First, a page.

Congratulations to the winners of our teen writing competition
With sincere thanks to our judges, Bridget Schaumann and David Eggleton.
This competition was presented by Dunedin Public Art Gallery in association with the Francis Upritchard Jealous Saboteurs exhibition, and in collaboration with Dunedin Public Libraries and Dunedin UNESCO City of Literature.
First Place: Rachel Pitts
" One in a War"
War broke out between our two tribes. Screaming,crying and yelling was all I could hear. I glanced around and saw everyone and their white knuckles, holding onto any branch or twig they could. We were stuck up this tree because we had nowhere to go, no one to see, nothing.
We had been warned about our neighbouring tribe, warned that they could snap. One day they would be the quiet neighbours respecting you and your tribe, the next, your worst nightmare. We had always heard the stories about the weapons that had a life of their own, known of the many tribes that had stayed on this very ground before us and had suffered. Yet for some reason we still thought we would somehow be immune from this other tribe. Other, is what they were, they weren't like us, not like anything we had ever seen. They were the types of creatures one had only read about. The monsters under the bed or in the closet, the shadows that danced along the walls at night just as you were trying to sleep. As I looked down on the commotion I started to see them as something I hadn't before. The midnight blue of their skin somehow had an illuminating glow as they froliked around destroying everything in their way. The legs and feet five times the size of ours carelessly stomping in an almost soft and delicate way. Their eyes that once looked calm and full of wonder now seemed dead and frozen and I somehow knew that this is how they had always been.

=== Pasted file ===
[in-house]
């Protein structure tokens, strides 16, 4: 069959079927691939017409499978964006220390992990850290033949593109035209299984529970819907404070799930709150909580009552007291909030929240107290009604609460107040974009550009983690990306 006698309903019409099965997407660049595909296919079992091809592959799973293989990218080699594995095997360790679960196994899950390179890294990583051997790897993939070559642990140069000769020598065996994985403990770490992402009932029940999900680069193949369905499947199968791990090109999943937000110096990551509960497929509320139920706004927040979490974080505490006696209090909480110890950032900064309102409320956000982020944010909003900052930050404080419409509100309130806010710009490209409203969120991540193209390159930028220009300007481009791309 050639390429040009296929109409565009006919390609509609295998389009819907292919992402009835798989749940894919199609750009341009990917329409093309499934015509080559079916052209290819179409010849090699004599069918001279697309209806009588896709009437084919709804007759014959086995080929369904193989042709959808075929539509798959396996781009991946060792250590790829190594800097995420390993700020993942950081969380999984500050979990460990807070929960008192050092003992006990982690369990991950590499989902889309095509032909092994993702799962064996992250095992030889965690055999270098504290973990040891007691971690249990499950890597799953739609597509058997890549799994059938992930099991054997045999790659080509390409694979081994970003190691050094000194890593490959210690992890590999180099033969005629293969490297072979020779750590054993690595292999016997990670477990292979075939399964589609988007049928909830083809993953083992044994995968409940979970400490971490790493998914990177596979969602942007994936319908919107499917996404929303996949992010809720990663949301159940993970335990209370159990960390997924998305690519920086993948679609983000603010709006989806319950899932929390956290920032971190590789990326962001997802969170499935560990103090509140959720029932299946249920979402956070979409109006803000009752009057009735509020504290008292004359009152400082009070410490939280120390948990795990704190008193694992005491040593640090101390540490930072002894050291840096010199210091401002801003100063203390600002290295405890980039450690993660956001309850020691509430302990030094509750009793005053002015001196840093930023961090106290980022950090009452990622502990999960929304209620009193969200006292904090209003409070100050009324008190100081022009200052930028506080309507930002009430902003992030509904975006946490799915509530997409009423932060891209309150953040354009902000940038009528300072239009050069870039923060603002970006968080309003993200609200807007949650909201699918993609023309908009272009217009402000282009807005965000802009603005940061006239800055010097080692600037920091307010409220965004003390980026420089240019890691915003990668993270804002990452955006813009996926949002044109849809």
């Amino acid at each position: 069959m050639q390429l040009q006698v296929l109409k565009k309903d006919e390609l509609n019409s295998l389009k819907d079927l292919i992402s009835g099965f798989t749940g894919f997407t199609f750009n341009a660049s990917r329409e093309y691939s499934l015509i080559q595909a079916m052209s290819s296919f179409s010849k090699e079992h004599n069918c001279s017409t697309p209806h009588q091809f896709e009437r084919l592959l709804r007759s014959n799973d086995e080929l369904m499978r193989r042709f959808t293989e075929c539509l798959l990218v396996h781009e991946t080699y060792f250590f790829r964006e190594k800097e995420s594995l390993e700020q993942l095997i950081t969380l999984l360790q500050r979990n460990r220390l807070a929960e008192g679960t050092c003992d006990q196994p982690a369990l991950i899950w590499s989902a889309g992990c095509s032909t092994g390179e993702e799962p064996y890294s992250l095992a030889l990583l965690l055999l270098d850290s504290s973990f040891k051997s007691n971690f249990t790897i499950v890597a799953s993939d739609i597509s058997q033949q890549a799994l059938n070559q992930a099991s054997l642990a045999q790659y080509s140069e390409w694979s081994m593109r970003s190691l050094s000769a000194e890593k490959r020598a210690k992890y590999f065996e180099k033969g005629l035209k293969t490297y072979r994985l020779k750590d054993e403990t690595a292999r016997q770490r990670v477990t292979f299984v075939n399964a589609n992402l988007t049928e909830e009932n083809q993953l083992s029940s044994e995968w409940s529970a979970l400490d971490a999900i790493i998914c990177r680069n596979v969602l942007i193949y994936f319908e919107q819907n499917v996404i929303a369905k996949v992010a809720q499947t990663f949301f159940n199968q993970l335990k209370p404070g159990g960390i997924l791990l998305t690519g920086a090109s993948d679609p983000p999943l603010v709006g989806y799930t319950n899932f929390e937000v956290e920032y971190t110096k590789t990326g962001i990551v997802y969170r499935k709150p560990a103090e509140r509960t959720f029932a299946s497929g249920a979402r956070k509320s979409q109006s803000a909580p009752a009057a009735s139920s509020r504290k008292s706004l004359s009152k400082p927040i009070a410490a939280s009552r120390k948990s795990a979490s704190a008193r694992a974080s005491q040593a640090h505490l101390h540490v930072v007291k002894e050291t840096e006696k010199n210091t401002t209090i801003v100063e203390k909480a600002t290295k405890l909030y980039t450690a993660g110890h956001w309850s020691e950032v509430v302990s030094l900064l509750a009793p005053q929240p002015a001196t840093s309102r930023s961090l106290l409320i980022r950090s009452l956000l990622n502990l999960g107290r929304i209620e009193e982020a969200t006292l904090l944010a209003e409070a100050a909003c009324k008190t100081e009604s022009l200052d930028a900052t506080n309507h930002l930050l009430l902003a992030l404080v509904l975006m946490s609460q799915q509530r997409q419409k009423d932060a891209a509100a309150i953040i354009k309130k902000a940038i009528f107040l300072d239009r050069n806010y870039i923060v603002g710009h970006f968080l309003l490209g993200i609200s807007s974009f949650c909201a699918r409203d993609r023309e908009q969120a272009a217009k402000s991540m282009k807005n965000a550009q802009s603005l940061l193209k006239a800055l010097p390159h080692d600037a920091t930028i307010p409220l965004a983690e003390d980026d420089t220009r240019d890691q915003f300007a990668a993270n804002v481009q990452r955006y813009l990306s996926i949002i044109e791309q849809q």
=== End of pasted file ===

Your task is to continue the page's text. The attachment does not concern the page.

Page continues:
They moved with such swiftness and grace as they massacred my people it could've been a dance. Crash, Bang! One more set of screams were set off as yet another underground bunker was torn up with ease. I realised that it was only a matter of time before they ripped up this tree and tossed it around like a child's toy. But just as I was about to tell the others and come up with a heroic plan it all came crashing down.
Deafening screams once again broke out but this time not from far away, from near, my own mouth. I screamed without realizing, like it was a natural instinct, like I was calling out for help even though deep down I knew no one could, and even if they could, would they? Would they risk their lives in an attempt to save mine? Unlikely.So I stopped. Stopped screaming, stopped trying, stopped caring because why should I? To them I was useless, only another piece of meat that they could pulverise for their enjoyment. I had no one left to care for , so what was the point?
I plummeted down towards the creature who had just uprooted the tree as if it were nothing
more than a weed. I could still hear the screams from the world around me and yet for some reason they didn't bother me anymore. All I could think about was how it felt to be in between the two sides of the horrendous weapons. My body being hacked to pieces from the bottom up until I didn't feel or hear anything anymore; all I could do was smile to myself as I knew that I wouldn't have to suffer anymore.
Second Place: Zillah Conder
Time Will Tell
I watched my first mummification today. It was some ‘important’ noble that they made sound like some all knowing god. Everyone made the mummification process sound like some prestigious event. Some great honour that only the most honourable and most important people deserve.
I honestly thought that mummification would be some huge life-altering event. In some ways, it was. Although, not in a very good way. To be completely honest, I struggled to watch the whole process. In my head, I knew I wouldn’t be able to stomach any food for at least a week.
As I was escorted back to my house, my stomach had settled considerably. It hadn’t settled enough because as the smell of the food that was cooking for dinner wafted through the front door, I found myself behind a tree being sick. When it subsided, I wondered how mother and father could go to one every time someone of the higher class died. I knew for certain that it was going to be the first tradition I would abolish when I became the Pharaoh.